Looking back at the UML diagram in Figure 1, the user walks through the following activities during the Create New Registration and Process Payment processes:

  1. Create New Registration
    • User ID: User supplies email address (which is the user ID), password, full name, and phone number
    • Register: System registers the user with above supplied information
    • Email Preferences: User sets email preferences and might optionally pay for it using 'Process Payment' wizard
    • Snail Mail Preferences: User sets snail mail preferences
    • Save Preferences: Finally, system saves the preferences and exits the application
  2. Process Payment
    • Credit Card: User supplies credit card information
    • Process Credit Card: System processes the above supplied information
    • Thank you for payment: enough said!

Listing 1 shows the dialog-config.xml file for the sample application. If you compare it side by side with Figure 1, you will notice close parallels between the two:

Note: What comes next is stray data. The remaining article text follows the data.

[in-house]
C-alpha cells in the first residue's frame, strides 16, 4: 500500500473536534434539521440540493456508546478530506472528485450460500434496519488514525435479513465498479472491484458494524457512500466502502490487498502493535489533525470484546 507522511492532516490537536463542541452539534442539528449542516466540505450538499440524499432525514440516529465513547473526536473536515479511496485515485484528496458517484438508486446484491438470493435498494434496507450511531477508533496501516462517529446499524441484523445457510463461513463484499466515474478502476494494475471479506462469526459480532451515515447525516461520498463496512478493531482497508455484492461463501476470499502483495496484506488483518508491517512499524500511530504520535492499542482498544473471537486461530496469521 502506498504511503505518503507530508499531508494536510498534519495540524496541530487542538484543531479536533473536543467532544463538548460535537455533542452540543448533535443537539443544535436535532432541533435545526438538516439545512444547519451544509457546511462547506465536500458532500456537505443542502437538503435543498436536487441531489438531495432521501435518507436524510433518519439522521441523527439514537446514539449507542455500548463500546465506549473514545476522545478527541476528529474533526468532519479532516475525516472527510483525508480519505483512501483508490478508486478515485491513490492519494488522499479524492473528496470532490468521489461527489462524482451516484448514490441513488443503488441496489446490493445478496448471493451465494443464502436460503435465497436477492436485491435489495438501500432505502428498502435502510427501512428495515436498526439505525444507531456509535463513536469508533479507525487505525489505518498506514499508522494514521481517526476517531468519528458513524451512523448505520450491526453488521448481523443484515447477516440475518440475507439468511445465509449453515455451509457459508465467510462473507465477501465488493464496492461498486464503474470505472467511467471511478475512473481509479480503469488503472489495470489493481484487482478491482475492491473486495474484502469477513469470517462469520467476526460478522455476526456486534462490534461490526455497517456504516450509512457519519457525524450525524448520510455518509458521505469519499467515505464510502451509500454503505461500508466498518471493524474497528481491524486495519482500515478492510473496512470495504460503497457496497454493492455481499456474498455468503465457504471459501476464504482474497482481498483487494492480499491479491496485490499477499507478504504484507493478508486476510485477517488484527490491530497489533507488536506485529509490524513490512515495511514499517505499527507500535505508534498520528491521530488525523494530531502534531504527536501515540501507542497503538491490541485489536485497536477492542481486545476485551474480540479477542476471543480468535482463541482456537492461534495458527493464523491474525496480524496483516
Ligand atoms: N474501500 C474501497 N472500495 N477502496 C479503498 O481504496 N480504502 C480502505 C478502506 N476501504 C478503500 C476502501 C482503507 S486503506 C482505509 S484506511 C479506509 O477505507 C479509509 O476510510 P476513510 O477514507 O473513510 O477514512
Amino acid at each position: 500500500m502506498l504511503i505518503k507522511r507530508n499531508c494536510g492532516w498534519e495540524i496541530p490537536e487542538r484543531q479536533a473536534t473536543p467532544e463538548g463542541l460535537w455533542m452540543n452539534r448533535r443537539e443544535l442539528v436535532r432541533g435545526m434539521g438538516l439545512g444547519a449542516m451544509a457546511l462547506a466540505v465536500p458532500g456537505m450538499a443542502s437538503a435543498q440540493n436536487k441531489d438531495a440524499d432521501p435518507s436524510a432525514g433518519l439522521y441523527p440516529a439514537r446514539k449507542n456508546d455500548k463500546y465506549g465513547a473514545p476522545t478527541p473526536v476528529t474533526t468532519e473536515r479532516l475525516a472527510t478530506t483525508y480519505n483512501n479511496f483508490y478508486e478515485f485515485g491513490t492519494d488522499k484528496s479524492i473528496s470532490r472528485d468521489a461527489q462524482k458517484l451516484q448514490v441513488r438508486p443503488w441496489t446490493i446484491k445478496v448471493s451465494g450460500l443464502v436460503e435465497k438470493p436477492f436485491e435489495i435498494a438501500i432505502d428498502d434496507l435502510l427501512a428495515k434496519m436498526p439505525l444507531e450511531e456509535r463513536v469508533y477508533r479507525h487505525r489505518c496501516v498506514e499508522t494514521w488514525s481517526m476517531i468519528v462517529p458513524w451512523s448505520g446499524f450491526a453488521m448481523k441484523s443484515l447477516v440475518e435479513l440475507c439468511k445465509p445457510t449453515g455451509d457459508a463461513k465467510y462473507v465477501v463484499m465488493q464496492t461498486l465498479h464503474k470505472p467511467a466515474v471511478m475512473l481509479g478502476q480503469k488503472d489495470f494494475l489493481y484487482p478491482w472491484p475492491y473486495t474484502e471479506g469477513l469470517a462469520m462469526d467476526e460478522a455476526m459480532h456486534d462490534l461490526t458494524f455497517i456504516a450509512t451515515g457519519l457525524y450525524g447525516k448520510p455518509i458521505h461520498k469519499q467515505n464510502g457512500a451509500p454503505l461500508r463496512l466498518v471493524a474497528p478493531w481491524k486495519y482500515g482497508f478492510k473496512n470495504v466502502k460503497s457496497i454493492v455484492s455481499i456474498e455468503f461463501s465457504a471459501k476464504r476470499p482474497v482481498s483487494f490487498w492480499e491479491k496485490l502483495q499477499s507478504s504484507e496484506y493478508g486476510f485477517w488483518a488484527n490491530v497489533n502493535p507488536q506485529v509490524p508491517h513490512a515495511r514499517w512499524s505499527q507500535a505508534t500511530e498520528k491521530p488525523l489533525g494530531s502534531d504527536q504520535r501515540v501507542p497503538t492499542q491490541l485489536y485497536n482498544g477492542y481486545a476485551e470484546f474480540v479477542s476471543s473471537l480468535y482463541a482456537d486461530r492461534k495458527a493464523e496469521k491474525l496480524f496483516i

... <dialogs> <!— New Registration Dialog —> <dialog name="Create New Registration" start="User ID"> <transition outcome="start" target="User ID"/> <transition outcome="exit" target="Exit"/> <!— User Name —> <view name="User ID" viewId="/userid.jsp"> <transition outcome="next" target="Register"/> </view> <action name="Register" method="#{registrationBean.createNewRegistration}"> <transition outcome="success" target="Email Preferences"/> </action> <view name="Email Preferences" viewId="/emailPreferences.jsp"> <transition outcome="next" target="Snail Preferences"/> <transition outcome="payNow" target="Payment"/> </view> <subdialog name="Payment" dialogName="Process Payment"> <transition outcome="next" target="Email Preferences"/> <transition outcome="cancel" target="Email Preferences"/> </subdialog> <view name="Snail Preferences" viewId="/snailPreferences.jsp"> <transition outcome="previous" target="Email Preferences"/> <transition outcome="finish" target="Save Preferences"/> </view> <action name="Save Preferences" method="#{preferencesBean.save}"> <transition outcome="success" target="Exit"/> </action> <end name="Exit" viewId="/goodBye.jsp"/> </dialog> <!— Take Payment Dialog —> <dialog name="Process Payment" start="Credit Card"> ... </dialog> </dialogs> Listing 1. dialog-config.xml